senseless

[sens-lis]
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adjective
  1. destitute or deprived of sensation; unconscious.
  2. lacking mental perception, appreciation, or comprehension.
  3. stupid or foolish, as persons or actions.
  4. nonsensical or meaningless, as words: This letter is either cryptic or senseless.

Origin of senseless

First recorded in 1550–60; sense + -less
Related formssense·less·ly, adverbsense·less·ness, noun

Synonyms for senseless

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Antonyms for senseless

Dictionary.com Unabridged Based on the Random House Unabridged Dictionary, © Random House, Inc. 2018


Examples from the Web for senselessness

Contemporary Examples of senselessness

  • Ryan had contracted AIDS from a blood transfusion and symbolized the senselessness of the disease.

    The Daily Beast logo
    First in the Fight Against AIDS

    Steven Petrow

    August 26, 2009

Historical Examples of senselessness

  • Tell them of the foulness, of the cruelty, of the senselessness of it all.

  • That you may not suffer for your own senselessness, and may not harm others by your folly.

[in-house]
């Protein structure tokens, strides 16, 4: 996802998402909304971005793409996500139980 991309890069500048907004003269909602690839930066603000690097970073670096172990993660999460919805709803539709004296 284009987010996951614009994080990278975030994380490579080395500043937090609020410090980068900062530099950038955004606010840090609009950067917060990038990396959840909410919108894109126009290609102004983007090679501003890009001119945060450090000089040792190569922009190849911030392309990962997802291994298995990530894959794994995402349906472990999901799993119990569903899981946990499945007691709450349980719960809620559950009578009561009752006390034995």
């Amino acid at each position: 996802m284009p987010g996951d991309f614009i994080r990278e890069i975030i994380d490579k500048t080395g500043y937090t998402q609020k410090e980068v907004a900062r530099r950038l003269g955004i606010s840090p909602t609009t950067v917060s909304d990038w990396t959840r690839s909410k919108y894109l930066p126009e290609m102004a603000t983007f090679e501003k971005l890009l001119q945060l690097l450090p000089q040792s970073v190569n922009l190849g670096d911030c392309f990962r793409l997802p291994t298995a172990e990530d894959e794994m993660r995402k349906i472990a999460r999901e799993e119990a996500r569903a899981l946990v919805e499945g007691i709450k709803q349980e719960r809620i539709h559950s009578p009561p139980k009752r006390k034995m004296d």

Foma Gordyeff

    Maxim Gorky

  • It was this senselessness of feeling that first brought the jarring of the truth to him.

  • To say nothing of the inhumanity, the senselessness of duelling revolts me.

  • For it does not admit of sobriety, nor does it induce the senselessness of pure wine.


British Dictionary definitions for senselessness

senseless

adjective
  1. lacking in sense; foolisha senseless plan
  2. lacking in feeling; unconscious
  3. lacking in perception; stupid
Derived Formssenselessly, adverbsenselessness, noun
Collins English Dictionary - Complete & Unabridged 2012 Digital Edition © William Collins Sons & Co. Ltd. 1979, 1986 © HarperCollins Publishers 1998, 2000, 2003, 2005, 2006, 2007, 2009, 2012

Word Origin and History for senselessness

senseless

adj.

1550s, "without sensation," from sense (n.) + -less. Of actions, etc., "devoid of purpose, proceeding from lack of intelligence," it is attested from 1570s. Related: Senselessly; senselessness.

Online Etymology Dictionary, © 2010 Douglas Harper